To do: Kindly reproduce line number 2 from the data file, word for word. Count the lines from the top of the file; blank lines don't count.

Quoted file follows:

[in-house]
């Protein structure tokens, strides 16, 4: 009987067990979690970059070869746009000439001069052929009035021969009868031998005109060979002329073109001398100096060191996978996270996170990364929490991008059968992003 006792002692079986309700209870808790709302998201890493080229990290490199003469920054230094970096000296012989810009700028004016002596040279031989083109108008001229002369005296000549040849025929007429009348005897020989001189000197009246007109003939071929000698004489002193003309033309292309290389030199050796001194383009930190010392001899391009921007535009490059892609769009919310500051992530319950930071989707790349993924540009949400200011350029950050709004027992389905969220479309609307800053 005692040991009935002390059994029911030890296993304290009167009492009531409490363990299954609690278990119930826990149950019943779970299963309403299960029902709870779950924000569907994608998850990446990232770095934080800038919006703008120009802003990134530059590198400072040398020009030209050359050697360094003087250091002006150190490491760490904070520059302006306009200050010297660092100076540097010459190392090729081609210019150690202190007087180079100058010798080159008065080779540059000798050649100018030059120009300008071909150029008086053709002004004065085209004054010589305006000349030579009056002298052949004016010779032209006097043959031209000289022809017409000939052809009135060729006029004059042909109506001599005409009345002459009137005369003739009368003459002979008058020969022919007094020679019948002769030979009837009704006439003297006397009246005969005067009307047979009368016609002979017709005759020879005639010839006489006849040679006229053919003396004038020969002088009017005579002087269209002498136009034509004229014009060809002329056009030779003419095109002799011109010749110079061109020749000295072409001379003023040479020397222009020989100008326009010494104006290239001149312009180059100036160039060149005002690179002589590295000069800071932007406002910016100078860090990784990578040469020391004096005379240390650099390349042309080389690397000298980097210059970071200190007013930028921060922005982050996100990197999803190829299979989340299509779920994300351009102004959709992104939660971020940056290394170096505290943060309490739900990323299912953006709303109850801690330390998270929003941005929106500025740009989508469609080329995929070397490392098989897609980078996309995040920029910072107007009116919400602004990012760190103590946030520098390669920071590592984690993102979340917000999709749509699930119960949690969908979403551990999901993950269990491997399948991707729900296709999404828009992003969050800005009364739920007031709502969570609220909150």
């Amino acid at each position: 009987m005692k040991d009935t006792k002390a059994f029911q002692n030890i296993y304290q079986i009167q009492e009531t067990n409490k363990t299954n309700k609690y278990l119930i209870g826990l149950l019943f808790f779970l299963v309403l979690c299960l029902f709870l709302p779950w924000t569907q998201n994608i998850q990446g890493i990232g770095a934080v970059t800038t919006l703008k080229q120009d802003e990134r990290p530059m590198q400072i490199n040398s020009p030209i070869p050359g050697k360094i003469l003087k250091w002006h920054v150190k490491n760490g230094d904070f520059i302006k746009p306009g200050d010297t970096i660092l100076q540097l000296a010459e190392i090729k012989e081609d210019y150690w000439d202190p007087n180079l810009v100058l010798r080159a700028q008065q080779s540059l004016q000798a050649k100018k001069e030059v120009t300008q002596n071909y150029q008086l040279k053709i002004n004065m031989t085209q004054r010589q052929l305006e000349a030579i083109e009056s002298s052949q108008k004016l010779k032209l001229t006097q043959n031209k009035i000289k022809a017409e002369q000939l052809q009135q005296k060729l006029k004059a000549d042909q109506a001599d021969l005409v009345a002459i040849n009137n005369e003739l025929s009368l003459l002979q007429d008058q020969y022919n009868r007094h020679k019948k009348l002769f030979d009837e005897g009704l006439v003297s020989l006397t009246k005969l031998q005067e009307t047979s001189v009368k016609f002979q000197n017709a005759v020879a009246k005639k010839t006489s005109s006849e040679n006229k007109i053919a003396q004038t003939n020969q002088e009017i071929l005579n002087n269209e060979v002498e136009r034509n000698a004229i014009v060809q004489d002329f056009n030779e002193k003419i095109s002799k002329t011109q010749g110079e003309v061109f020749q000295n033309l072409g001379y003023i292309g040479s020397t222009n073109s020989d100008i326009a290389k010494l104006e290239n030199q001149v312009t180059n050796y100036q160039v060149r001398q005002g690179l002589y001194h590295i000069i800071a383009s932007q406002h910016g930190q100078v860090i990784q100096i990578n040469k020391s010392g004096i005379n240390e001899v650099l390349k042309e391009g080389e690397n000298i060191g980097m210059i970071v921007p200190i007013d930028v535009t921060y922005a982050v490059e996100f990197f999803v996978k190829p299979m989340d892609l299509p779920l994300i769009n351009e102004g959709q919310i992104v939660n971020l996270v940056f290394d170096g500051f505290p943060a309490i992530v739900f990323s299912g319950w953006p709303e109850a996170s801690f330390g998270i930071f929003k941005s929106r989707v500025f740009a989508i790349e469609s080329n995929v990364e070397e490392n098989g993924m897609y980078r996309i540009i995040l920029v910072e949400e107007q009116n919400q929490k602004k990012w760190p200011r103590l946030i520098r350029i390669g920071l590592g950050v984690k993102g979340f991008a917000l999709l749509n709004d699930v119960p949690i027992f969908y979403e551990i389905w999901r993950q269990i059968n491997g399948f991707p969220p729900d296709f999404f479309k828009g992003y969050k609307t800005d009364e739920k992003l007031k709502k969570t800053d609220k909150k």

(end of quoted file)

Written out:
């Protein structure tokens, strides 16, 4: 009987067990979690970059070869746009000439001069052929009035021969009868031998005109060979002329073109001398100096060191996978996270996170990364929490991008059968992003 006792002692079986309700209870808790709302998201890493080229990290490199003469920054230094970096000296012989810009700028004016002596040279031989083109108008001229002369005296000549040849025929007429009348005897020989001189000197009246007109003939071929000698004489002193003309033309292309290389030199050796001194383009930190010392001899391009921007535009490059892609769009919310500051992530319950930071989707790349993924540009949400200011350029950050709004027992389905969220479309609307800053 005692040991009935002390059994029911030890296993304290009167009492009531409490363990299954609690278990119930826990149950019943779970299963309403299960029902709870779950924000569907994608998850990446990232770095934080800038919006703008120009802003990134530059590198400072040398020009030209050359050697360094003087250091002006150190490491760490904070520059302006306009200050010297660092100076540097010459190392090729081609210019150690202190007087180079100058010798080159008065080779540059000798050649100018030059120009300008071909150029008086053709002004004065085209004054010589305006000349030579009056002298052949004016010779032209006097043959031209000289022809017409000939052809009135060729006029004059042909109506001599005409009345002459009137005369003739009368003459002979008058020969022919007094020679019948002769030979009837009704006439003297006397009246005969005067009307047979009368016609002979017709005759020879005639010839006489006849040679006229053919003396004038020969002088009017005579002087269209002498136009034509004229014009060809002329056009030779003419095109002799011109010749110079061109020749000295072409001379003023040479020397222009020989100008326009010494104006290239001149312009180059100036160039060149005002690179002589590295000069800071932007406002910016100078860090990784990578040469020391004096005379240390650099390349042309080389690397000298980097210059970071200190007013930028921060922005982050996100990197999803190829299979989340299509779920994300351009102004959709992104939660971020940056290394170096505290943060309490739900990323299912953006709303109850801690330390998270929003941005929106500025740009989508469609080329995929070397490392098989897609980078996309995040920029910072107007009116919400602004990012760190103590946030520098390669920071590592984690993102979340917000999709749509699930119960949690969908979403551990999901993950269990491997399948991707729900296709999404828009992003969050800005009364739920007031709502969570609220909150």